Marriage, Personally Striving, Preparation for Marriage

Growth Trumps Happiness

I was talking to my husband, Jon, the other day about an engaged couple.  My husband told me the guy felt that no matter what he does, the female is not satisfied.  She says that she wants something, he gets the item or performs the task, but still she complains.

Jon said he chuckled, thinķing, “Been there!”

I smiled.  Admittedly, I have had to work on being content.  I am certainly not where I need to be, but thank God I no longer occupy a space of mostly being discontent.

Hearing about this couple made me think, made me want to blog, to share.

Contentment is a difficult space to occupy… for me at least.  Before I met and married Jon, I felt like I had just gotten to a place of contentment.  I was pleased with my spiritual growth.  I loved my job, my church, my friends.  I was  content with my life.  I was happily free in this space.  Were there things that I wanted, goals to achieve?  Of course!  All I’m saying is that I was happy with where I was.  I was not pining away, or crying myself to sleep any longer because I  wanted more right then.

Anyway, after Jon and I married, well after we moved in together (refer to Falling in Love, Again…), things got shaky.  Because of other insecurities I started to occupy a space of discontentment.  Jon, being the caring husband that he is, tried to bring me happiness, contentment.  He didn’t realize it, but he was feeding a monster.  There was nothing that he could do to make me content.  Don’t get me wrong, his love was great, but I was unsatisfied within myself.  Only me and God could fix what was broken because only we could see into me.  My discontentment was eating away at our marriage.

So, how did I get out of this space?  Good question.  I had to go to the source of my happiness, my contentment.  Christ.

One day Jon anď I had an argument about who knows what and I pushed him to the brink.  He left.  He said he couldn’t deal with me anymore.

I sat on the couch dumb founded.  “What the what?!” I thought.  “Where did he go? Is he coming back?  O my God, is our marriage over?”

I cried.  I cried hard.  I tried calling him but his phone was off.  I cried harder.

I started to pray.  I said something like,

God fix me.  What is going on?  Who am I?  Where am I?  
Lord, I want my marriage.  I want Jonathon.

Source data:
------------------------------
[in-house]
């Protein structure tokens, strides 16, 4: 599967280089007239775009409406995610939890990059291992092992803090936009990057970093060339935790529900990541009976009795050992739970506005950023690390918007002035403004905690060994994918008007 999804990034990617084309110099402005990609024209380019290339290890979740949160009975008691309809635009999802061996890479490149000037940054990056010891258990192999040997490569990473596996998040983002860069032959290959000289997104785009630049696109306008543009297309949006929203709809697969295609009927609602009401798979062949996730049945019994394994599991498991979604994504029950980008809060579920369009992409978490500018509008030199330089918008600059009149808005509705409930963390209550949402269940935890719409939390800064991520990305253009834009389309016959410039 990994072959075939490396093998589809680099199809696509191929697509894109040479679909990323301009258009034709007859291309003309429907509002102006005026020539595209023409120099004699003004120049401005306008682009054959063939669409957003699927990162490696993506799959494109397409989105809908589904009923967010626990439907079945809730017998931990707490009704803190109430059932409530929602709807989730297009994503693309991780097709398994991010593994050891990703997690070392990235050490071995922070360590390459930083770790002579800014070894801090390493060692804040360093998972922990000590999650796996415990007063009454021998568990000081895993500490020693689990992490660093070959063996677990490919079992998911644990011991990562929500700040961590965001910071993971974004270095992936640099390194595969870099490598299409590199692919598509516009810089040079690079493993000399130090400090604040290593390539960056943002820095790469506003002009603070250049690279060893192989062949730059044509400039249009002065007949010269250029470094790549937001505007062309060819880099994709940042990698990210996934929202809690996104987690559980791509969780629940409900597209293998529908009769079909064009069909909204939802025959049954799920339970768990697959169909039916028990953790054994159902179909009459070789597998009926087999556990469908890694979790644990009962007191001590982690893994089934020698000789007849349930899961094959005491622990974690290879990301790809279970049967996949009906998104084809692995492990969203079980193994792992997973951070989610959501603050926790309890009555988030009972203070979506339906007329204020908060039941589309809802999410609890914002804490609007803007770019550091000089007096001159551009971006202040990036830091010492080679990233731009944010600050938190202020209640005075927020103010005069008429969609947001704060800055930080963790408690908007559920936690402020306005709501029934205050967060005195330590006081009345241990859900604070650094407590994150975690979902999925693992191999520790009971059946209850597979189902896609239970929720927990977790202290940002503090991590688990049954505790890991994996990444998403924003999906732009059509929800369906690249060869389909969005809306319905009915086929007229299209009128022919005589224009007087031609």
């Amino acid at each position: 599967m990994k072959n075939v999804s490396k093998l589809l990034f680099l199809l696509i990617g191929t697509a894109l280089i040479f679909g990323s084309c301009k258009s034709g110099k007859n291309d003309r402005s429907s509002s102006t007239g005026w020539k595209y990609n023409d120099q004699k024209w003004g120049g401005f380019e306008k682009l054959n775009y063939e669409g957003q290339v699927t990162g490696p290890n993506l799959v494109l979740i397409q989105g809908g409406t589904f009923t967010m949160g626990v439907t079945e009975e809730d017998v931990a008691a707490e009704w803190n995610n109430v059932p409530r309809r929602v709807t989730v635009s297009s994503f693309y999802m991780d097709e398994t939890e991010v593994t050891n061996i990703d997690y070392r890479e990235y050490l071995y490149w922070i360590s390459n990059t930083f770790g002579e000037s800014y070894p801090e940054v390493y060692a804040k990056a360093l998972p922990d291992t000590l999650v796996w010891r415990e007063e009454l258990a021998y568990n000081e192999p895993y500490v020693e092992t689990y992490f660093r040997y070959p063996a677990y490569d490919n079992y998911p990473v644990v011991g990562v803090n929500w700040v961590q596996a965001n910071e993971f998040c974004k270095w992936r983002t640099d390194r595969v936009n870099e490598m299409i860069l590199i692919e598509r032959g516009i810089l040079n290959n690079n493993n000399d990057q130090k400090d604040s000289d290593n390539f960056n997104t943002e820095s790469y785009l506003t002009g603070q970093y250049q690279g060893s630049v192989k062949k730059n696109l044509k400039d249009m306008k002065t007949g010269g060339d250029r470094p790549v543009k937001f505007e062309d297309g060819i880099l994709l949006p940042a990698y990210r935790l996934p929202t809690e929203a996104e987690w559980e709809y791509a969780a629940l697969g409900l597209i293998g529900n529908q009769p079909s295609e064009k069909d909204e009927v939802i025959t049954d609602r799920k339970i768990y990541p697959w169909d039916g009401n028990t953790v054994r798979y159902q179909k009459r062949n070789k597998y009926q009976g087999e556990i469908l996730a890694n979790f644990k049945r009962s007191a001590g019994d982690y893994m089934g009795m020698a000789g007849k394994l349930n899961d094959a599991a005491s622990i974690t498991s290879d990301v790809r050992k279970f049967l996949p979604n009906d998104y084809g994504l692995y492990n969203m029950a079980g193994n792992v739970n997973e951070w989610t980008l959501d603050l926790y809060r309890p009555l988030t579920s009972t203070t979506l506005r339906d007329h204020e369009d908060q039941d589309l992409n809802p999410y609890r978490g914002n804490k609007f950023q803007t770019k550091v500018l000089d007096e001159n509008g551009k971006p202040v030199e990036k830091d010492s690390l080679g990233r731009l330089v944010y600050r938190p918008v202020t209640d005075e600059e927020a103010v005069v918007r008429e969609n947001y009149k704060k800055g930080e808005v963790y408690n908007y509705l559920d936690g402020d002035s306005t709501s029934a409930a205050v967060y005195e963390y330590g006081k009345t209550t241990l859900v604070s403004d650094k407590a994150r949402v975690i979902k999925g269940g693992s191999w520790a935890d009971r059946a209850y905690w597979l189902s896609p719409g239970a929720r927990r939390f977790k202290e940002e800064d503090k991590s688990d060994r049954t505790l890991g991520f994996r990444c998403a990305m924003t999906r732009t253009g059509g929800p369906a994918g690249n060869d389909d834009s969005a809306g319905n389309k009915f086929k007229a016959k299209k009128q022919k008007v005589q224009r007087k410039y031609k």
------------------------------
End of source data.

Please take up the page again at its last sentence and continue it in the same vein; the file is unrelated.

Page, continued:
I want to be the things I promised in my wedding vows.  
Fix me.  Bring Jon home.”
Y’all I was hurt.  I hurt bad.  Even thinking back on it now…it hurts.  I don’t know why I was so discontent.  I don’t know.  Maybe for this moment right now.  Father, bless someone after reading this post.  Let the power of your love radiate into the lives of the young man or woman who needs you right now.  Amen. 

As I sat on the couch, a mess of tears, my eyes fell on a book laying on the coffee table.  Simple Secrets of a Great Marriage by Dr. Henry Cloud & Dr. John Townsend.  I had never looked at it before, but the title grabbed my attention.  I wanted to know the secret.  The authors begin by discussing growth versus happiness stating, 


     “Many couples are swept up in the fantasy that happiness is the supreme goal of           marriage.  Now there is certainly nothing intrinsically wrong with wanting to be         happy.  Happiness is a good and positive thing, and a gift from God.  Psalm 68:3             says, “May the righteous be glad and rejoice before God; May they be happy and           joyful.O  But in reality, happiness is not a good goal for life or marriage.  A much         better goal is growth, and one of the byproducts of growth is happiness” (Cloud &         Townsend 19)

Right away something clicked for me.  My discontentment came from my lack of personal growth.  Before I met Jonathon I was focused on my spiritual growth, professional growth, academic growth, and relational growth.  I was digging deep into myself to be the person God had called me to be.  After I got married, I sort of stopped growing.  I know it sounds crazy, but I had achieved the ultimate goal…right?  I was married.  Now what?  Now you change your name, merge your bank accounts, get a new driver license, move to a new city, leave your friends, find a new church, submit.  Some where in all of that I had lost site of myself, my personal goals and the importance of my personal and spiritual growth.  I didn’t think this at the time, but looking back, I see now that I was operating under the misguided notion that Jonathon was now supposed to bring me happiness.  My marriage was supposed to bring me happiness.  This may sound crazy to some, but there is more to me than my role as wife and mother.  I have had passions long before I was blessed with either of these roles.  I felt like I had to stop being who I was and become something else, something other women, society, and the media told me I had to be.  Things I was not at my core.  Things Jonathon did not expect me to be.  Although this truth is clearer to me today than it was then, reading this book gave me what I had prayed for.  It had given me the perspective I needed to get back to myself, back to the woman God called me to be as a wife and future mother.
Well, almost five years later, I still struggle with being completely content.  Life’s challenges lead to times of discontent.  I strive to be like Paul who tells the Philippians that he has learned to be content in all situations.  There are times when I am more successful than others.  When I find myself being discontented I immediately examine my growth.  Having the support of my husband is invaluable.  There are times when I don’t even realize I’m starting to lose myself, but he sees it.  He knows how important it is for both of us to continue growing both individually and collectively for the strength and success of our marriage.
Always Striving,
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